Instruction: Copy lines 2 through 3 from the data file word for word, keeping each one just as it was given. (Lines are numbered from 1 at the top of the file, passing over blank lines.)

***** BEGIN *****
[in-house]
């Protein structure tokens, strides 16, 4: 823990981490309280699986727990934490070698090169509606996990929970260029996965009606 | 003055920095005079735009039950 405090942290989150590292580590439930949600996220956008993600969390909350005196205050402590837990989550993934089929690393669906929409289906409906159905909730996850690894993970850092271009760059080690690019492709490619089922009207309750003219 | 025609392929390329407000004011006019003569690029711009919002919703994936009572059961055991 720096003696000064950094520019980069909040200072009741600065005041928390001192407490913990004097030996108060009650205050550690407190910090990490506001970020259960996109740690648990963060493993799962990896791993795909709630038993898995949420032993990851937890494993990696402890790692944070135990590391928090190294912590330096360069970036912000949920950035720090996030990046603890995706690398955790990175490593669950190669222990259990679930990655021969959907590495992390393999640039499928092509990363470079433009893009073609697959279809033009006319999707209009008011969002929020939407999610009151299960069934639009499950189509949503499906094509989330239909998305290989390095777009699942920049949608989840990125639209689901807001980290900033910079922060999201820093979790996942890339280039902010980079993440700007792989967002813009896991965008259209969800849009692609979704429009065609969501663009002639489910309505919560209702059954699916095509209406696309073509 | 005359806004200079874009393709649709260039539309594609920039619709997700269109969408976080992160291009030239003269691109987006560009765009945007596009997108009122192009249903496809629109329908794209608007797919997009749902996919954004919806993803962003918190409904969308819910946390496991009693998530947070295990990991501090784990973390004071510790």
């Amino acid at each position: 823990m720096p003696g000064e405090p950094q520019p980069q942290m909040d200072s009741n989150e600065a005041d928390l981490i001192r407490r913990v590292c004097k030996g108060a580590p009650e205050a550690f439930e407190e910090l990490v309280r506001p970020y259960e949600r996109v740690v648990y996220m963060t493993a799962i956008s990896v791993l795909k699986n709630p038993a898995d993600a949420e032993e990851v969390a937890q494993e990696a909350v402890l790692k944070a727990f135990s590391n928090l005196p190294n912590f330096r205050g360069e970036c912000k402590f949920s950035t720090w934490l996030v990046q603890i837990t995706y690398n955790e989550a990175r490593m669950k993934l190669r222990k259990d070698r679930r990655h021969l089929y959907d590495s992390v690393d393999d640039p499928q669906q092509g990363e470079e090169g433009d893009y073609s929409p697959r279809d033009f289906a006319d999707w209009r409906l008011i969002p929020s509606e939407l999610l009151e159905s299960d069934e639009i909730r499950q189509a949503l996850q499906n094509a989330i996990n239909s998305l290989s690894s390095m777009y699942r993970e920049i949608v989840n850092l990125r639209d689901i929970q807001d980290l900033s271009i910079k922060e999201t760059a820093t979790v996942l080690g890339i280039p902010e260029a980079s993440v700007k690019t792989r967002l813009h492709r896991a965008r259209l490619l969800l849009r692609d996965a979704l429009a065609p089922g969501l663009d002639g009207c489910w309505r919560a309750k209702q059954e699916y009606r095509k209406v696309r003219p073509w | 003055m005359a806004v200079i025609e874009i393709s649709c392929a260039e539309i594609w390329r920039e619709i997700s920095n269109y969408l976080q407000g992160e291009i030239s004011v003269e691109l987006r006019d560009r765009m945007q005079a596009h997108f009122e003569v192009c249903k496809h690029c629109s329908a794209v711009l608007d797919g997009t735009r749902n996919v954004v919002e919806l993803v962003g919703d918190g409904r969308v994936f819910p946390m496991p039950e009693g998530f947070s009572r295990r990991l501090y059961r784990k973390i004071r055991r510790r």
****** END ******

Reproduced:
């Protein structure tokens, strides 16, 4: 823990981490309280699986727990934490070698090169509606996990929970260029996965009606 | 003055920095005079735009039950 405090942290989150590292580590439930949600996220956008993600969390909350005196205050402590837990989550993934089929690393669906929409289906409906159905909730996850690894993970850092271009760059080690690019492709490619089922009207309750003219 | 025609392929390329407000004011006019003569690029711009919002919703994936009572059961055991 720096003696000064950094520019980069909040200072009741600065005041928390001192407490913990004097030996108060009650205050550690407190910090990490506001970020259960996109740690648990963060493993799962990896791993795909709630038993898995949420032993990851937890494993990696402890790692944070135990590391928090190294912590330096360069970036912000949920950035720090996030990046603890995706690398955790990175490593669950190669222990259990679930990655021969959907590495992390393999640039499928092509990363470079433009893009073609697959279809033009006319999707209009008011969002929020939407999610009151299960069934639009499950189509949503499906094509989330239909998305290989390095777009699942920049949608989840990125639209689901807001980290900033910079922060999201820093979790996942890339280039902010980079993440700007792989967002813009896991965008259209969800849009692609979704429009065609969501663009002639489910309505919560209702059954699916095509209406696309073509 | 005359806004200079874009393709649709260039539309594609920039619709997700269109969408976080992160291009030239003269691109987006560009765009945007596009997108009122192009249903496809629109329908794209608007797919997009749902996919954004919806993803962003918190409904969308819910946390496991009693998530947070295990990991501090784990973390004071510790």
């Amino acid at each position: 823990m720096p003696g000064e405090p950094q520019p980069q942290m909040d200072s009741n989150e600065a005041d928390l981490i001192r407490r913990v590292c004097k030996g108060a580590p009650e205050a550690f439930e407190e910090l990490v309280r506001p970020y259960e949600r996109v740690v648990y996220m963060t493993a799962i956008s990896v791993l795909k699986n709630p038993a898995d993600a949420e032993e990851v969390a937890q494993e990696a909350v402890l790692k944070a727990f135990s590391n928090l005196p190294n912590f330096r205050g360069e970036c912000k402590f949920s950035t720090w934490l996030v990046q603890i837990t995706y690398n955790e989550a990175r490593m669950k993934l190669r222990k259990d070698r679930r990655h021969l089929y959907d590495s992390v690393d393999d640039p499928q669906q092509g990363e470079e090169g433009d893009y073609s929409p697959r279809d033009f289906a006319d999707w209009r409906l008011i969002p929020s509606e939407l999610l009151e159905s299960d069934e639009i909730r499950q189509a949503l996850q499906n094509a989330i996990n239909s998305l290989s690894s390095m777009y699942r993970e920049i949608v989840n850092l990125r639209d689901i929970q807001d980290l900033s271009i910079k922060e999201t760059a820093t979790v996942l080690g890339i280039p902010e260029a980079s993440v700007k690019t792989r967002l813009h492709r896991a965008r259209l490619l969800l849009r692609d996965a979704l429009a065609p089922g969501l663009d002639g009207c489910w309505r919560a309750k209702q059954e699916y009606r095509k209406v696309r003219p073509w | 003055m005359a806004v200079i025609e874009i393709s649709c392929a260039e539309i594609w390329r920039e619709i997700s920095n269109y969408l976080q407000g992160e291009i030239s004011v003269e691109l987006r006019d560009r765009m945007q005079a596009h997108f009122e003569v192009c249903k496809h690029c629109s329908a794209v711009l608007d797919g997009t735009r749902n996919v954004v919002e919806l993803v962003g919703d918190g409904r969308v994936f819910p946390m496991p039950e009693g998530f947070s009572r295990r990991l501090y059961r784990k973390i004071r055991r510790r």